Retinal Expression of CFH and CFH-Related Genes
We found no expression of any CFH-related genes (CFHR1-5) in any of the eye tissues studied. Expression of both long and short CFH transcripts was 30- to 50-fold higher in the RCS than in peripheral or macular retina (Table 3). Within the retina, the full-length FH transcripts were considerably more abundant than FHL-1 transcripts in the macula compared to the periphery (Table 3). The RCS showed increased ratio of FH to FHL-1 transcripts in the periphery compared to the macula in seven of eight eyes (Supplementary Table S5). 
Table 3
 
The Mean Combined Expression of FH and FHL-1 Measured by RNA-seq Read Depth in Four Eye Tissues From Eight Individuals and the Percentage of the Total That Is FH
Table 3
 
The Mean Combined Expression of FH and FHL-1 Measured by RNA-seq Read Depth in Four Eye Tissues From Eight Individuals and the Percentage of the Total That Is FH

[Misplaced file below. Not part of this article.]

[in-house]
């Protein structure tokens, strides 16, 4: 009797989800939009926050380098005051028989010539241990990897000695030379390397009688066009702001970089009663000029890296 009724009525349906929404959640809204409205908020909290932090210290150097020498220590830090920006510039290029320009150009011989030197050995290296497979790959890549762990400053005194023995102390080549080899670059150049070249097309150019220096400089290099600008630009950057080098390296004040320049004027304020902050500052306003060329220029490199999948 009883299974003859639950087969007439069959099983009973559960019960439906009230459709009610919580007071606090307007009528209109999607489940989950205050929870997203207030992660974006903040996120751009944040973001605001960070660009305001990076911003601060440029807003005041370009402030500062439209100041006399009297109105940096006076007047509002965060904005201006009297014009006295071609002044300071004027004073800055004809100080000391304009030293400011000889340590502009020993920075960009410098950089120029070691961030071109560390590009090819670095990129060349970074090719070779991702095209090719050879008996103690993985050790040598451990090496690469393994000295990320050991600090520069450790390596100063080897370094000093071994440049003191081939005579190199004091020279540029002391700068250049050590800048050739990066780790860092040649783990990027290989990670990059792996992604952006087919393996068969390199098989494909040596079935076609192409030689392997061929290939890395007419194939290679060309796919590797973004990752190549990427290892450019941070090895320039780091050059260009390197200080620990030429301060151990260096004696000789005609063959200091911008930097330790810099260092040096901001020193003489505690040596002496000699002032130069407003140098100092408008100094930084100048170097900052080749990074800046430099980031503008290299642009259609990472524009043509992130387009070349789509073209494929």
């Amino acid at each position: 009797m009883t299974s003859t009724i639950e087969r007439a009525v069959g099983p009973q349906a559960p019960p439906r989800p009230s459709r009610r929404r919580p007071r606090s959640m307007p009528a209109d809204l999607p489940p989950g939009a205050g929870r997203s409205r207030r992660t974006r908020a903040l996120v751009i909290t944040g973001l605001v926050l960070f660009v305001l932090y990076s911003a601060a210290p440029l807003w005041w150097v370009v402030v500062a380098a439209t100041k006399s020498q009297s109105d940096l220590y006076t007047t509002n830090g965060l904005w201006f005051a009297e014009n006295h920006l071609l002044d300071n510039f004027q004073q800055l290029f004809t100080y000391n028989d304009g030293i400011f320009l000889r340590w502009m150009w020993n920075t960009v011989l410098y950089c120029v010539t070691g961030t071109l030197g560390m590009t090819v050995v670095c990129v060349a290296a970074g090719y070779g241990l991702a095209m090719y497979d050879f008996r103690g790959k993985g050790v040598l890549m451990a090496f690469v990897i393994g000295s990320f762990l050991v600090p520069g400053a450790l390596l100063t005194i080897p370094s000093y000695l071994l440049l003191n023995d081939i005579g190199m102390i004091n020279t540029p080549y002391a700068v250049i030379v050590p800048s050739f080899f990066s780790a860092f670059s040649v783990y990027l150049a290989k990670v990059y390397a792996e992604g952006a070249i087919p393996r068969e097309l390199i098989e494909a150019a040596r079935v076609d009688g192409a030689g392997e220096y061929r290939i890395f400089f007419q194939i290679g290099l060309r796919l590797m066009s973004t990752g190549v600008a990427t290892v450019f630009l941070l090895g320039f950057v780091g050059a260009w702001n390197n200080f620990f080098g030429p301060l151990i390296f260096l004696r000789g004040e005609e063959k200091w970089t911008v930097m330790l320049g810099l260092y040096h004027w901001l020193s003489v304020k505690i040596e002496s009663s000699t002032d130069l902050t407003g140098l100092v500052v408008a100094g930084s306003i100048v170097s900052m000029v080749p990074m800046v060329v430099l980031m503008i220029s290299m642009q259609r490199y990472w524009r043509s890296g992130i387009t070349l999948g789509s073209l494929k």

Expression of CFH and CFH-Related Genes in Liver and Confirmation of the Effect of rs4085749 T on CFHR2 mRNA
Relative to total CFH transcription in the liver, CFHR1 was expressed approximately 2-fold more strongly, CFHR2 at a similar level, and CFHR3 approximately 2-fold less strongly (Supplementary Table S6). CFHR4 and CFHR5 showed lower expression, between 5% and 17% of CFH levels. Relative expression of CFH long (FH) and short (FHL-1) transcripts varied widely, with reduction of FH transcripts in proportion to the number of copies haplotype C carried (Supplementary Table S7).